Bulls, Markkanen far apart in extension talks ahead of deadline originally appeared on NBC Sports Chicago
The Bulls’ recent history in negotiating player contract extensions is well documented.
There’s the occasional no-brainer move like giving Derrick Rose a maximum extension following him becoming the youngest most valuable player in league history. They’ve also hit on rookie extensions in the examples of Kirk Hinrich, Joakim Noah and Luol Deng.
But ownership and management also have taken hard-line stances, particularly when it owns the players’ rights. Zach LaVine had to go get an offer sheet from the Sacramento Kings in restricted free agency to get paid. A similar take-it-or-leave-it approach greeted Ben Gordon, Nikola Mirotić and Jimmy Butler.
During Artūras Karnišovas’ time in Denver, the Nuggets front office operated at a different frequency. They inked Jamal Murray to a five-year, maximum extension of his rookie contract in the summer of 2019, one offseason before he could have entered restricted free agency. The year prior, they declined a $1.6 million team option on Nikola Jokić’s then bargain deal to preserve matching rights, then extended him on a five-year max. In October 2017, Gary Harris, like Murray, signed a lucrative extension before the start of the expiring season of his rookie-scale contract.
It appears Karnišovas’ first extension negotiation as Bulls’ executive vice president of basketball operations will more closely mirror the former approach.
Barring a dramatic change on Monday's deadline day, Lauri Markkanen will be joining the ranks of restricted free agency next offseason. Talks on his rookie extension continued Sunday but sputtered on life support. Sources said the gap remains wide.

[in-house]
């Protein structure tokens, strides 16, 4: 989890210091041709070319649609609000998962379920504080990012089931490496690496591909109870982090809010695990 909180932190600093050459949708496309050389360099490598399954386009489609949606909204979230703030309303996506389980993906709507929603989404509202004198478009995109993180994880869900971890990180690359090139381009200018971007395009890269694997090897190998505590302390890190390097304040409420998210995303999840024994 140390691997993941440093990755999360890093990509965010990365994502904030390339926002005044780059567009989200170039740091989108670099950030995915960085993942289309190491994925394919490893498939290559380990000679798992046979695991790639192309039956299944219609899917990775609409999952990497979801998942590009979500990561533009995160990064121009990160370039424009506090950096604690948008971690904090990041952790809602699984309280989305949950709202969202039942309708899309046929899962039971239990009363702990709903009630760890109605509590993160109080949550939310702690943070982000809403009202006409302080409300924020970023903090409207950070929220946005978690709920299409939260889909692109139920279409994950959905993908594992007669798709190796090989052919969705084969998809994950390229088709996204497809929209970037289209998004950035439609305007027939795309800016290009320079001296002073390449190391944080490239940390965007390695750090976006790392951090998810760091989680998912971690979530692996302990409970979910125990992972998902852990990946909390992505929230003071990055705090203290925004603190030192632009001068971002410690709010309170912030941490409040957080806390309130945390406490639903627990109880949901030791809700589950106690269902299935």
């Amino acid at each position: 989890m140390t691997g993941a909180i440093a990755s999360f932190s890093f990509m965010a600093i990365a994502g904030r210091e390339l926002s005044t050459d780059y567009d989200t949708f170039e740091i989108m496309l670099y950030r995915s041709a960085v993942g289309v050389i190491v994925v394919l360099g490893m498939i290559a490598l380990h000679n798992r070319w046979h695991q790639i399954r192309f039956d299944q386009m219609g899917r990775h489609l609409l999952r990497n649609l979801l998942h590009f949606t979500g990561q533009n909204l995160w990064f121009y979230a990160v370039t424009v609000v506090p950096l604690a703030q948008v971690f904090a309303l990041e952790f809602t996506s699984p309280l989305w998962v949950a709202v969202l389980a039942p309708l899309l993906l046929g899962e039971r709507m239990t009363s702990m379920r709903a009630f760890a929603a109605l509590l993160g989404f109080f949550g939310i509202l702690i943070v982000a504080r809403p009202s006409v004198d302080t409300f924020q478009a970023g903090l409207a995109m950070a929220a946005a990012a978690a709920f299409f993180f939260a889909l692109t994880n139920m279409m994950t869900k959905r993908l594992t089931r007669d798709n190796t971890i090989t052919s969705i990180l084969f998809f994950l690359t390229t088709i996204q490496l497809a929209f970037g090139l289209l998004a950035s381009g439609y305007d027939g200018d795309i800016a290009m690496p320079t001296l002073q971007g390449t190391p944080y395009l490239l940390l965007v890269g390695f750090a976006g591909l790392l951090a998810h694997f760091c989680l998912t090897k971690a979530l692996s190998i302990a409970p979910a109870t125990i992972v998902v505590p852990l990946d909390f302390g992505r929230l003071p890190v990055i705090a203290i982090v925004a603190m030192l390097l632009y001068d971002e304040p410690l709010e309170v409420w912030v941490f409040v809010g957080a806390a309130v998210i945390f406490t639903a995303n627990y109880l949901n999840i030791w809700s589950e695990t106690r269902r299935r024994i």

Even if Markkanen regressed last season, the Bulls’ stance is a risky one. Butler proved that to them when he famously cost the Bulls $50 million after betting on himself and winning the NBA’s Most Improved Player.
Beyond that, the 2021 offseason is suddenly filled with teams who saved ample salary cap space to take a swing at a potentially massively talented free agent class. And several of the big names have inked extensions.
That leaves a lot of teams with a lot of money who potentially could structure a large offer sheet for Markkanen. Granted, the Bulls own the right to match it. And Butler’s example showed they gladly will do so to reward production.
But big business or not, the other risky element is the human side to negotiations. Through his actions and words, Markkanen made it clear how badly he wanted to finalize an extension. He even told reporters that he planned to pressure his agent to get a deal done.
Markkanen fully committed to the new management regime this offseason, limiting his time in his native Finland and attending the voluntary September workouts a month before his family grew with the addition of his second child.
One got the sense Markkanen even would take somewhat of a hometown discount in exchange for long-term security and his family’s happiness in Chicago.
Particularly after Markkanen’s difficult 2019-20 season and injury issues throughout his first three seasons, it’s certainly the Bulls’ prerogative to take a hard-line stance on negotiations. And the other extension examples, both in Chicago and Denver, aren't necessarily an apples-to-apples comparison since each negotiation represents varying levels of player production and is unique.
But Karnišovas publicly declared that the organization likes Markkanen and would make every effort to finalize a deal because he wanted him to “be part of this organization for a long time.” And if Markkanen doesn’t feel much give-and-take occurred in negotiations, whether that has lingering effects will be an intriguing storyline to monitor. Particularly after Karnišovas and general manager Marc Eversley emphasized their player-first organizational approach.
Markkanen isn’t a boat rocker. He’s professional. He has publicly expressed his excitement for how coach Billy Donovan plans to utilize him, and his aggressive play in preseason is an encouraging sign.
His goal to bounce back from last season remains intact. It goes beyond money.
But when business and basketball mix, it can sometimes get messy. Without a last-minute change in negotiations, it’s up to Markkanen with his play and the Bulls with their future actions to clean it up.